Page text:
- Bicycles don’t kill people; cars do (BeezodogsPlace)
- Activists Take Brooklyn Speed Limit Into Own Hands, Install 20mph Signs in Park Slope (BeezodogsPlace)
On the Urban Cyclists “Whine and Jeez” Club Forum a
fight discussion broke out over whether the casual anti-car rhetoric was helpful in getting motorists to understand the thinking of cyclists with regards to their personal safety. The notion of automobiles being “death machines” is the core thrust of the article titled “Bicycles don’t kill people; cars do“. And since that time many cyclists have equated the number of pounds that a vehicle ways with its potential for lethal destruction.
Things got uglier in this discussion when a reader wrote:
When will people realize that the whole militant anti-car thing is more hurtful to the cause of cycling than it is helpful?
Ever wonder why people think cyclists are smug assholes? You’re answer is right here.
There is much truth to this statement. But frankly the real problem is that calling anything that weighs 3,500 pounds a “death machine” is about as scientific as denying that climate change is real. The weight of the vehicle distracts from the real cause of injury, the speed at which the object collides with another.
Some Basic Physics
What harms you when a collision of any sort occurs is the release of potential energy. Regardless of the mass the speed to which the object is accelerated is what really counts. And it should be pointed out that if the two objects are colliding “head on” it is their combined speeds that matters.
Now if you think about mass critically you begin to realize when a car is motionless and you collide with it, that 3,500 pounds of mass is harmless in terms of its contribution to your injuries. But accelerate that mass to 50 MPH and you are likely dead with you hit a motionless car or it hits you.
An activist recently described the speed issue thusly:
“A pedestrian hit by a car going 20 mph has a 95% chance of survival”
And if that statistic seems unbelievable think about the situation this way, a one ounce object accelerated to a sufficiently high velocity could easily kill you. We call them bullets.
Understanding The Dangers of Underestimating the Deadliness of Bicycles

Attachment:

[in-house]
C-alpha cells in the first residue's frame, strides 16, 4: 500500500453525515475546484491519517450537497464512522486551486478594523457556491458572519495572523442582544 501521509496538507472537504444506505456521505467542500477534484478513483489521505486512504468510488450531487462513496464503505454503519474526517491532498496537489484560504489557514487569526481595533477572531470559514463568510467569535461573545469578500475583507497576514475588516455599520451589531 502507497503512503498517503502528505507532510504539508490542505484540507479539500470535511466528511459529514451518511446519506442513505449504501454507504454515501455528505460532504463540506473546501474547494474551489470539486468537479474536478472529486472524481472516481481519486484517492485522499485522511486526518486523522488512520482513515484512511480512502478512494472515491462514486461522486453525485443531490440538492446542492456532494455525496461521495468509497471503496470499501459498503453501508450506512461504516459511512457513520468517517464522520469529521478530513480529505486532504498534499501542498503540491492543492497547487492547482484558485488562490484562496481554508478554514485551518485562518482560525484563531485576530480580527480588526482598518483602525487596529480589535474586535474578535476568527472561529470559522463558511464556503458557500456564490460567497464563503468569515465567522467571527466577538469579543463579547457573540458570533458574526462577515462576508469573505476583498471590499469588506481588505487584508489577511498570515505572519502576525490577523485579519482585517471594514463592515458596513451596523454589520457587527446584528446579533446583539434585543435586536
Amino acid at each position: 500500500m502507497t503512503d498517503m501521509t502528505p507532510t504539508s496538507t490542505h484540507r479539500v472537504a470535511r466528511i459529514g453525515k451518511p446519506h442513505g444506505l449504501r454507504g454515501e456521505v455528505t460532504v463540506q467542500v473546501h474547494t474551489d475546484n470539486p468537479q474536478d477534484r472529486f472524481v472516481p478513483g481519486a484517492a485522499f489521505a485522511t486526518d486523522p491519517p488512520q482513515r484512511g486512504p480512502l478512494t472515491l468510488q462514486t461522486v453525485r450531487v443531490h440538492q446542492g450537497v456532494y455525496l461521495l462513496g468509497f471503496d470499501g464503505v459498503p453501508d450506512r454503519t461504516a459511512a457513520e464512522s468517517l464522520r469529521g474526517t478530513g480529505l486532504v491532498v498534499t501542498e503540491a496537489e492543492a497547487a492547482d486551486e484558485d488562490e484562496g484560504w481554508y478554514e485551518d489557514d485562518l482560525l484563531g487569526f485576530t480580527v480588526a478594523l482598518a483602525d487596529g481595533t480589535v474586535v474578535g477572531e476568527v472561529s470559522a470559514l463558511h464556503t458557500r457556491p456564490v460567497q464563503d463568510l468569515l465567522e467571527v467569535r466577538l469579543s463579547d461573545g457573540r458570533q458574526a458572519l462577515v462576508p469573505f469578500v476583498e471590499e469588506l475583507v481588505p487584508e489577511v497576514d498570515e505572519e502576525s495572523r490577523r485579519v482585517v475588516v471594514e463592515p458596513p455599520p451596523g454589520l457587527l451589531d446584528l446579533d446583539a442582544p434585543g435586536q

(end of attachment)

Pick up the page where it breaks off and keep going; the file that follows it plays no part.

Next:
Bicycles in fact can and do kill.
It takes a relatively low speed to do damage if the pedestrian with which you collide is elderly or frail or just small in stature. There is nothing about a bicycle that is inherently benign once its speed is accelerated. If we can just keep this in mind then it becomes easier to focus on the real problem in urban collisions of any sort, speed.
Limit the top speed of any vehicle to perhaps 15 MPH and danger is reduced. But again if you hit a pedestrian while riding a bicycle and you knock him down so that his head contacts the pavement he can die a few hours or days later of brain swelling. Does that mean that we should consider a bicycle a “death machine“? In a word, yes!
Denying the stark reality of the lethal nature of an accelerated bicycle is like denying climate change.
If you are a cyclist or a pedestrian and are struck by a moving cyclist you have the ability to be as hurtfully injured as you might be when struck by a car at a lower speed. We are sometimes smug about the fact that very few deaths are caused by cyclists. Yet if you are the loved one of a person injured or killed by a motorist or a cyclist their death is equally hurtful to your psyche. The heart does not distinguish between the agent of death it is only responding to the loss.
It would be wise for cyclists to consider this when they rail against drivers for driving drunk. A drunk cyclist is equally deadly under the right conditions. In fact operating any moving vehicle when inebriated is dangerous. No just for potential victims but for the operator themselves.
Let’s stop all of the finger pointing and own up to the fact that anything moving is a potential cause of death to an unsuspecting victim, provided there is enough speed. Keep in mind too that any stationary object (e.g. a fire plug, street sign or lamp post) is under the right circumstance capable of killing a fast moving cyclist who falls from their bike in an inebriated state and strikes it “head first“.